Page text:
I tried to catch his eye. “Misery’s no fun if you keep it to yourself.”
“Ain’t that the truth,” he said, but didn’t look up. “My parents asked if I wanted to go somewhere else for ninth grade but”—he waved his hand—“you know it doesn’t matter. There’s always one or two or five of them and I was short and a nerd and a minority in every major way and that’s more than enough reason to be picked on.” He exhaled through his nose. “But you know what their real problem with me was? I never wanted to be one of them. That’s what bothers bullies the most.”
Jamie stared at the near empty glass in his fist, gripping it tightly. “Of course, you can’t say any of this out loud, or people will clutch their pearls and call you a monster.”
I thought of my less-than-honest answers on this morning’s assignment and nudged my friend with my shoulder. “Not me. I took the sociopath test this morning. I only got three out of ten non-sociopath results.”
“That’s plenty.” Jamie flashed a weak half-smile, deepening his dimple, then went on. “I’m sure she had a redeeming quality or two and her family and sycophantic friends will miss her dearly. And if she were sitting here now talking about me, I’d probably feature in her narrative as a Moor out to steal all da white ladies.” He shrugged a shoulder. “I just can’t muster up the energy to feel shitty. I don’t really want to. She wouldn’t want my pity, even if she had it. You know?”
“I do,” I said, because I did.
He looked at the wall in front of us, at a ridiculous motivational poster with an eagle skimming the water, triumphantly clutching a fish in its talons. “A little dark for dear little Jamie?”
“No,” I said.
“Your love of Ebola tipped me off,” I explained. “And you’re not so little, either.”
He inclined his head slightly, with a smile to match. Then he stood. “I am going to go throw up now. Enjoy your cookie.”
Jamie left but I just sat there, feeling vaguely nauseated myself.
His words unlocked something inside of me and images of corpses bobbed up in my mind.
Morales. Would I have killed her for failing me if I knew what I was doing? No. But was I sad that she was dead?
The brutal, honest answer was no. I was sorry that I might’ve killed her, but I barely thought about her at all.
And Mabel’s owner. If he was alive, she wouldn’t be. Or she’d be suffering still, with gaping wounds in her neck infested by maggots as her body consumed itself, as she died slowly in the miserable heat. But because he was dead? She was spoiled and fat and happy and loved. Her life was worth more than his.
And then, of course, there was Jude. Who trapped me. Pushed me. Forced me. And tortured me, now that he wasn’t dead after all.
I wasn’t sorry that I tried to kill him. I was sorry he was still alive. I would kill him again if I had the chance.
JAMIE WAS SENT HOME EARLY AFTER ONE OF THE counselors heard him throwing up in the bathroom. I was not so lucky. At lunch, I sat down next to Stella, who picked idly at her loaded sandwich. I started inhaling mine; the cookies from snack time were stale and store-bought, but the food they served in the dining room was addictive.
But then Phoebe sat across from us and began watching me intently. She scribbled in her journal, chewing on her fingernails as she scratched away, creating a little pile on the table.
Appetite gone. “That’s gross, Phoebe.”
“It’s for the voodoo doll,” she answered, her smile spreading like a stain. “It looks just like you.”
You can’t respond to a statement like that. There’s just nothing to say.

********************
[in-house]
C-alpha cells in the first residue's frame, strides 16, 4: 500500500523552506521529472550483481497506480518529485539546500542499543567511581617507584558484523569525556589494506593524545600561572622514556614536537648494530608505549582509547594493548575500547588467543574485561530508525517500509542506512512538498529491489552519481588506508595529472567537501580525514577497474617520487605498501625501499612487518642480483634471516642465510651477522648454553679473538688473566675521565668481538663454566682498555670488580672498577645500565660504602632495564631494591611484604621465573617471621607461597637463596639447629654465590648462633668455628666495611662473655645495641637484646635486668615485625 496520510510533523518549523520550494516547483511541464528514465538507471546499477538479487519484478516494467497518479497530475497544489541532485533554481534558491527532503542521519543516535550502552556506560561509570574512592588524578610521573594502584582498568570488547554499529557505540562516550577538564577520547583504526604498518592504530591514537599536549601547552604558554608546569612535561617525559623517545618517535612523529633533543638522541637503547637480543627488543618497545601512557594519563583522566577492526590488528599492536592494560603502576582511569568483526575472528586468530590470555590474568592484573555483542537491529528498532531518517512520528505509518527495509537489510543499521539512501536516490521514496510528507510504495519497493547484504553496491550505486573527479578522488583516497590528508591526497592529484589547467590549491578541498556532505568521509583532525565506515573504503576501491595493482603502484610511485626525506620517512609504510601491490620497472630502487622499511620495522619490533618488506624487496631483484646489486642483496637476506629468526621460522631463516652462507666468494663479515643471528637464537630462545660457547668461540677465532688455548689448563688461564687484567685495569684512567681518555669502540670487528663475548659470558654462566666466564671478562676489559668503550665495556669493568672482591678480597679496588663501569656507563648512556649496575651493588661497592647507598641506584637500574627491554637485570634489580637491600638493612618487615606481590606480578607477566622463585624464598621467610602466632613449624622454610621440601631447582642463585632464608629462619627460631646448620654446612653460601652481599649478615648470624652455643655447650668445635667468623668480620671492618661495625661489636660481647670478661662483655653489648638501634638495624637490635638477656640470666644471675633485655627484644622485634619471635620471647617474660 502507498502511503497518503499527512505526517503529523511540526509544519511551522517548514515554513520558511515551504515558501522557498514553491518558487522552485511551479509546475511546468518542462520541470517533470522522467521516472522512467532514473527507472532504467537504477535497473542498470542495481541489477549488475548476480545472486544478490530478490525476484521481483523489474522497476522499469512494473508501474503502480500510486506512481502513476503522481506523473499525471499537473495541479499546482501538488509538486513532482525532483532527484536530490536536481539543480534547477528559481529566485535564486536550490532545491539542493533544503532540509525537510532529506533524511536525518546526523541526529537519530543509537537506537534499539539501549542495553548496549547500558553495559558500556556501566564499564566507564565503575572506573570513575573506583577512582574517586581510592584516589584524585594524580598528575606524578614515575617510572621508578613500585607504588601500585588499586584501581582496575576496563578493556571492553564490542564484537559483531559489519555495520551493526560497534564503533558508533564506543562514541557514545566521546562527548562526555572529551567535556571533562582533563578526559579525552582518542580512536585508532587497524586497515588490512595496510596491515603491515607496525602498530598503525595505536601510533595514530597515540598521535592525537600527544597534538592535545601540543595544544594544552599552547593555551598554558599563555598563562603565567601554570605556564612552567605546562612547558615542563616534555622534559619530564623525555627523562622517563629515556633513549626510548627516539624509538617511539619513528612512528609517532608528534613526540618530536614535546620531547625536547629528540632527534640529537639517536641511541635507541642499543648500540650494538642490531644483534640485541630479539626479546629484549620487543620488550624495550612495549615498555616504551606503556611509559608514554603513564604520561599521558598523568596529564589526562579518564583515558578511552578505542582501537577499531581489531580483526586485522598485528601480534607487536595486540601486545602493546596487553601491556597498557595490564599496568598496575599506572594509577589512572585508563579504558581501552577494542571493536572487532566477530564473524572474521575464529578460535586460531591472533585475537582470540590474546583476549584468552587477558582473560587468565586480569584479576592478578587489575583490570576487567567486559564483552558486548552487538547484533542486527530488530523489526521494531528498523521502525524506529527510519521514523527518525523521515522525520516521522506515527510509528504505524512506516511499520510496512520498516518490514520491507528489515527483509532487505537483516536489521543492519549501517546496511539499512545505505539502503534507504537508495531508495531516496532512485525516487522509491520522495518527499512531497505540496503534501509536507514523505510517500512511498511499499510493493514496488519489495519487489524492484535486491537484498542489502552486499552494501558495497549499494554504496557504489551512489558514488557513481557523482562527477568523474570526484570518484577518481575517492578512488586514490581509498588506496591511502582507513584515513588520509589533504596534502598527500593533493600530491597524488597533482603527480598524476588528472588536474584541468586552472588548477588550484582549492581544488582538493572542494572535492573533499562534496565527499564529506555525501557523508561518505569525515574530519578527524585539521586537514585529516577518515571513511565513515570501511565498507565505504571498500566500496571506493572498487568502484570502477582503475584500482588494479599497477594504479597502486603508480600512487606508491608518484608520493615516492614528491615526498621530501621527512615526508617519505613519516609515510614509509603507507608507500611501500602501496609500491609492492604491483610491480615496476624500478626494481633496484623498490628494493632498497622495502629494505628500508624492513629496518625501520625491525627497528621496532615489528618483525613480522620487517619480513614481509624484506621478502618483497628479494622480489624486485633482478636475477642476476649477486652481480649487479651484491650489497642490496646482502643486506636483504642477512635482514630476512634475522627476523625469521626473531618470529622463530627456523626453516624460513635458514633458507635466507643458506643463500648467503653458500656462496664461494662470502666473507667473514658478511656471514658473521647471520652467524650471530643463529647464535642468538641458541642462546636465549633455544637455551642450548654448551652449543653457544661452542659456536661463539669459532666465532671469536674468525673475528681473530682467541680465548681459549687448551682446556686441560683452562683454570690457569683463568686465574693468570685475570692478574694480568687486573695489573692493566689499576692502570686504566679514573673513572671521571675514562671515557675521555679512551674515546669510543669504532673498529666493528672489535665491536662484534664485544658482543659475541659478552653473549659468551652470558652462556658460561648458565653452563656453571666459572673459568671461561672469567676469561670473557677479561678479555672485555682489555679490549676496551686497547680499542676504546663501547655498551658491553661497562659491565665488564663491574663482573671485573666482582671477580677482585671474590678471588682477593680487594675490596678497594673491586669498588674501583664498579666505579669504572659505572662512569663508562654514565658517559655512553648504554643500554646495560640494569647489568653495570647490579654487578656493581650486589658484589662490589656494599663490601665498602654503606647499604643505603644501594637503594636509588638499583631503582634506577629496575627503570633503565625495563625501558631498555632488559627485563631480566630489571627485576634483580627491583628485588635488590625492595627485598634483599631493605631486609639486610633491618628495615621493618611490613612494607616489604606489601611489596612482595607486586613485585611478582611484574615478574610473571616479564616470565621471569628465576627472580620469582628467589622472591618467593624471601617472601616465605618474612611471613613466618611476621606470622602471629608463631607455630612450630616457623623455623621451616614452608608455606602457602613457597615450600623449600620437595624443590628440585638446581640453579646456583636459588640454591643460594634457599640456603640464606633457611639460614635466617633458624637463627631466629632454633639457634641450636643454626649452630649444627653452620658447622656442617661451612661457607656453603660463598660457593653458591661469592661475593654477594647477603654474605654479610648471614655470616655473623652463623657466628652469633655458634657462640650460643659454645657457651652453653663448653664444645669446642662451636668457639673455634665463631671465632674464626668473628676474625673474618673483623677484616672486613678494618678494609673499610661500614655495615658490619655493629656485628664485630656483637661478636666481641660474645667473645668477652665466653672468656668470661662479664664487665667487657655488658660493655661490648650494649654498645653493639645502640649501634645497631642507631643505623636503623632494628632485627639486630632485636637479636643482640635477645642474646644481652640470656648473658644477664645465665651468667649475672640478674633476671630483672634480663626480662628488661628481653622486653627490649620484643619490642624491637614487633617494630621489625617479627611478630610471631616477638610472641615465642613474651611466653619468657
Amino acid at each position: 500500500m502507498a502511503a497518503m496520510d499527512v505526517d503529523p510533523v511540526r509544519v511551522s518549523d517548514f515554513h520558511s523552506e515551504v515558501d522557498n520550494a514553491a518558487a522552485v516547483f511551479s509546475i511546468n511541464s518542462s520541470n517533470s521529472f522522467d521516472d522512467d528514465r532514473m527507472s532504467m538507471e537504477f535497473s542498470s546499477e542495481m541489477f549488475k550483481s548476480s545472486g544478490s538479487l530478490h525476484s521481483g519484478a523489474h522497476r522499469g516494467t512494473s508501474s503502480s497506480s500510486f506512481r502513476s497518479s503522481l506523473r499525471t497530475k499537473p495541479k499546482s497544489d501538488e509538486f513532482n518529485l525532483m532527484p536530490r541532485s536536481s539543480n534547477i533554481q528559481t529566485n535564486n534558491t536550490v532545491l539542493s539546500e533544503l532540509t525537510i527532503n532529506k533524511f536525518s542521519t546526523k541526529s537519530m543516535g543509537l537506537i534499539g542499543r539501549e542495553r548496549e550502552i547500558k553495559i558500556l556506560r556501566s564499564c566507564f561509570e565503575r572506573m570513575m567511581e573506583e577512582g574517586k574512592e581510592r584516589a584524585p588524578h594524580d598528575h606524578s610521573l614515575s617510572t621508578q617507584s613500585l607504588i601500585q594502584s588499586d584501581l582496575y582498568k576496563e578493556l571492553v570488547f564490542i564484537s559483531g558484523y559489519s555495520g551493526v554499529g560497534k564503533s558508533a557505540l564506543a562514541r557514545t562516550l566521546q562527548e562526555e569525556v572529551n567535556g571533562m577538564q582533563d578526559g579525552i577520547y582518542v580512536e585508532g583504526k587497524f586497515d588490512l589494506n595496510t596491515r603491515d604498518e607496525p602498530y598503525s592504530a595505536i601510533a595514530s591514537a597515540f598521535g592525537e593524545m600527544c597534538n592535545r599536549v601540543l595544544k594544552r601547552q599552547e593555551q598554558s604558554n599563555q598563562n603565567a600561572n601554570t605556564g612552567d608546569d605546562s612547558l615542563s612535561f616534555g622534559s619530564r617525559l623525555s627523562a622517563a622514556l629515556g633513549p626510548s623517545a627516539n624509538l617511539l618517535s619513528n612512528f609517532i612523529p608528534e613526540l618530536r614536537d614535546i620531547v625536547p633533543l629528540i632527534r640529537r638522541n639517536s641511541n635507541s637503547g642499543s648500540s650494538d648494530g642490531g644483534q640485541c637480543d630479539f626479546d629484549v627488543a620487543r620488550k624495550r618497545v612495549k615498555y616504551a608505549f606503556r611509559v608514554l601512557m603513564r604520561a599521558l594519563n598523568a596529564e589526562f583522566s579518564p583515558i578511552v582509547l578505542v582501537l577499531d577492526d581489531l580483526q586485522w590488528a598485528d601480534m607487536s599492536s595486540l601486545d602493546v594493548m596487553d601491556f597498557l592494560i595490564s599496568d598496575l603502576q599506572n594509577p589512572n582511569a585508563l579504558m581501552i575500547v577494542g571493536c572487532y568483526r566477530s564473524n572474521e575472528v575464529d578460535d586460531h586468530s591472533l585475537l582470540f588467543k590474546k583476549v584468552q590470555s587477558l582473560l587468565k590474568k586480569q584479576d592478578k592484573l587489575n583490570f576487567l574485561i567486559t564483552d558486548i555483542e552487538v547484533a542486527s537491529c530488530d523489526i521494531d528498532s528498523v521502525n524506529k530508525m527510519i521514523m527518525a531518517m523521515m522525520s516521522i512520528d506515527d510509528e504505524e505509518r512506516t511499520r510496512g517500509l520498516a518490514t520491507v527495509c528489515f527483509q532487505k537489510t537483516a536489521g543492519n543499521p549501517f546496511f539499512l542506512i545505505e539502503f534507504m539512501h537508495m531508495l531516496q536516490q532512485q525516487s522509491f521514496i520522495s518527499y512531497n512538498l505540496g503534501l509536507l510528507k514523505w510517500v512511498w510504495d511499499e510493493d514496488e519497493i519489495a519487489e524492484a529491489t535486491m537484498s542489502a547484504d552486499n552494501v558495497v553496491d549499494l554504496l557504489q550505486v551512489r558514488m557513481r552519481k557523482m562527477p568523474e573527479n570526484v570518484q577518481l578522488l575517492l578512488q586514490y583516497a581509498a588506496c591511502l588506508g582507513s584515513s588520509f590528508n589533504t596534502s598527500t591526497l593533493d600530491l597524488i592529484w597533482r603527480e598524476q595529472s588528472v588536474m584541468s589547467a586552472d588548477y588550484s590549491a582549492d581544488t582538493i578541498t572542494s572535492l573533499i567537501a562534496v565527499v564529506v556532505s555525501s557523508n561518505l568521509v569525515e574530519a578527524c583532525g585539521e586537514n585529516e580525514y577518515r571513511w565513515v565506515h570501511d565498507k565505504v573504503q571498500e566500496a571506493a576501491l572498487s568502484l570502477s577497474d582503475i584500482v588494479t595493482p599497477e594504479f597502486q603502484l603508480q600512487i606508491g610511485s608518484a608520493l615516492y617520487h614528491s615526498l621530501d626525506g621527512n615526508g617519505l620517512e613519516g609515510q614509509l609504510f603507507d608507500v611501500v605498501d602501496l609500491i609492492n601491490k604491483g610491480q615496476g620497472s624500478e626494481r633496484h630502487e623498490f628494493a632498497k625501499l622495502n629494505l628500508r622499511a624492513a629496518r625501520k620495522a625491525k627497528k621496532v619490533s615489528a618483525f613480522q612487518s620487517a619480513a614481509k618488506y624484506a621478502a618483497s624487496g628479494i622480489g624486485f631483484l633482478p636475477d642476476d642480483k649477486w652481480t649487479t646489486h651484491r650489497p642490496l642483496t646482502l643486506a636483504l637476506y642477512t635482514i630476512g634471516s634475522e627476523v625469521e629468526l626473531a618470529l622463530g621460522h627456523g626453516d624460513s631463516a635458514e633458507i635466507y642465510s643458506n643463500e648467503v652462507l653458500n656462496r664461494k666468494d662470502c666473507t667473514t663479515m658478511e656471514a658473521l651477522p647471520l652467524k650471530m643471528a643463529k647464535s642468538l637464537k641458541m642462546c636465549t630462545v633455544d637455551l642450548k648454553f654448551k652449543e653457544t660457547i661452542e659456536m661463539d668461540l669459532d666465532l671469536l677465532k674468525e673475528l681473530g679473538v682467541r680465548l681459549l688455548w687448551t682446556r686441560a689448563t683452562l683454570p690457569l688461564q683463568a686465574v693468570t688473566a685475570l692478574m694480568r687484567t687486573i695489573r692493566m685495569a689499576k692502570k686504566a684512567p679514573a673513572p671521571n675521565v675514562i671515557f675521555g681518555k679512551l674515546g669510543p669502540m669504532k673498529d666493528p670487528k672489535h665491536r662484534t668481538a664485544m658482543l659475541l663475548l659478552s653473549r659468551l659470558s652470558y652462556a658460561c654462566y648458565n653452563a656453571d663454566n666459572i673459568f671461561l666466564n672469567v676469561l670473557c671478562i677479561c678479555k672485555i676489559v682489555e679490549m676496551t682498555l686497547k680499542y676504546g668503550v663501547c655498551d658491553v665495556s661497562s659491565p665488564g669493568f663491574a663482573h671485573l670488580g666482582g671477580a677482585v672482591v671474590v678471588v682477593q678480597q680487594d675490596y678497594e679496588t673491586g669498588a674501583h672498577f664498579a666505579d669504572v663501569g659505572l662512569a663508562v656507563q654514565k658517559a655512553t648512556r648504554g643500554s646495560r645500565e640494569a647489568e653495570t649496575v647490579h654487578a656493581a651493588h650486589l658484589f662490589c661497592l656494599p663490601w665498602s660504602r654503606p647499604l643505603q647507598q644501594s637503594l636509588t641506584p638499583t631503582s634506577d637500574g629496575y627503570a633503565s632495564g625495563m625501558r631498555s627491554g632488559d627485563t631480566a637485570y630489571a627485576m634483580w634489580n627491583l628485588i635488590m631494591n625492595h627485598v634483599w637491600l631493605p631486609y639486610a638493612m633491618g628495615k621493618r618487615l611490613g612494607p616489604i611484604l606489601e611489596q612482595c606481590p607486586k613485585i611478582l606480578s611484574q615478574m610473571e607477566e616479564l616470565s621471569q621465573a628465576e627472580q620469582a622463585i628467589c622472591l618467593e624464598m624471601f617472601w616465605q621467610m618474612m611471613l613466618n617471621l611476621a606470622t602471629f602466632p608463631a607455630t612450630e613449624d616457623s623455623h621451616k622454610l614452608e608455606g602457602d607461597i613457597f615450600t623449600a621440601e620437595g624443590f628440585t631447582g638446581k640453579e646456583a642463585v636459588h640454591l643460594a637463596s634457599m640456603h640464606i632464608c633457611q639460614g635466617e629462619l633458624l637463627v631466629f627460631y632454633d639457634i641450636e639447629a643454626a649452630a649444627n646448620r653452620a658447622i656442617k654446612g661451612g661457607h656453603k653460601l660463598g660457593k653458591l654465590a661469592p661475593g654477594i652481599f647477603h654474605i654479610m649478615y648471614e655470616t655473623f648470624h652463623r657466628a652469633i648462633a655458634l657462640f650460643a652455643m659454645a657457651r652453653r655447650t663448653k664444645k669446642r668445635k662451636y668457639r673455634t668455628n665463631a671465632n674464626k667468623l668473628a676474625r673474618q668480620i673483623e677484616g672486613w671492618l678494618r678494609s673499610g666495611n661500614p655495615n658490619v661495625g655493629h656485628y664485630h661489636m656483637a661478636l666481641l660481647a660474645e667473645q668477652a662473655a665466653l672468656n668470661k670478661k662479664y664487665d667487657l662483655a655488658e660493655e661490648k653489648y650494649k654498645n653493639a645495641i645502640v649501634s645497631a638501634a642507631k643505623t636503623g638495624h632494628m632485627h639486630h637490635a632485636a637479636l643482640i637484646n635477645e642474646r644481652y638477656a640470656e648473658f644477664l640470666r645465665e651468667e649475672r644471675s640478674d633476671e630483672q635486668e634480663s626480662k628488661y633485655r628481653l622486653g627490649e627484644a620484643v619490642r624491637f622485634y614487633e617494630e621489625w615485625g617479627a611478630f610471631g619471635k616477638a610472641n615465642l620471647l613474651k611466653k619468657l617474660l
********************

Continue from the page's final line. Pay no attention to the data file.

A weird look settled over Phoebe’s weird face and she leaned forward. “Gimme your hair,” she said to me.
Stella stood suddenly, and pulled me away from the table.
“I’m telling my boyfriend!” Phoebe shouted after us.
It was all so screwed up that it was almost funny. I told Stella as much and she dropped my arm. That was when I noticed the bruise. An oil slick of colors, peeking out from beneath her sleeve.
“You okay?” I asked her, staring at it. She tugged her sleeve down, and when I met her eyes, her face was a mask.
“It’s nothing,” she said blankly. “Are you okay?”
I must have looked confused, because she nodded at the table. “Phoebe—” she said.
“Oh. I’m getting used to her shenanigans, I think.” I shrugged.
Stella didn’t say anything. Then, “She was getting intense.”
“Phoebe’s definitely not one of my favorite people.”
Stella looked at me for a beat and said, “Be careful, okay?”
I was about to ask what she meant, but Dr. Kells appeared behind us and called out my name.
“Mara. Just the person I wanted to see.” She looked from me to Stella and then back to me. “Are you busy at the moment?”
Stella offered a small wave, and walked away. Damn.
“No,” I said. Wish I was.
“Can you step into my office for a sec?”
Let’s get this over with.
“I wanted to check in with you,” Dr. Kells said with a benevolent smile. “How are things?” She lowered herself into her chair.
“Fine.” I said nothing more. She said nothing more. A common psychologists’ trick, I knew—she who speaks first loses. I was an expert at this game now.
I felt the urge to yawn. I tried to stifle it, but eventually biology took over.
“How are you sleeping?” Dr. Kells asked.
“Okay.” It was kind of true. I’d woken up in my own bed two days in a row. That should count for something.
She studied my face. “You look pretty tired,” she said.
I shrugged. A non-answer.
“And thin. Are you dieting?” she asked me.
I shook my head.
“Maybe you’re having difficulty adjusting? Do you think you could use something to help you rest?”
I wanted to throw my head back and groan. “I’m already on a lot of pills.”
“You need your sleep.”
“What if I become addicted?” I challenged her.
It didn’t work. “The pills I’ll prescribe for you are non–habit forming, don’t worry. How are your other medications working out for you, by the way?”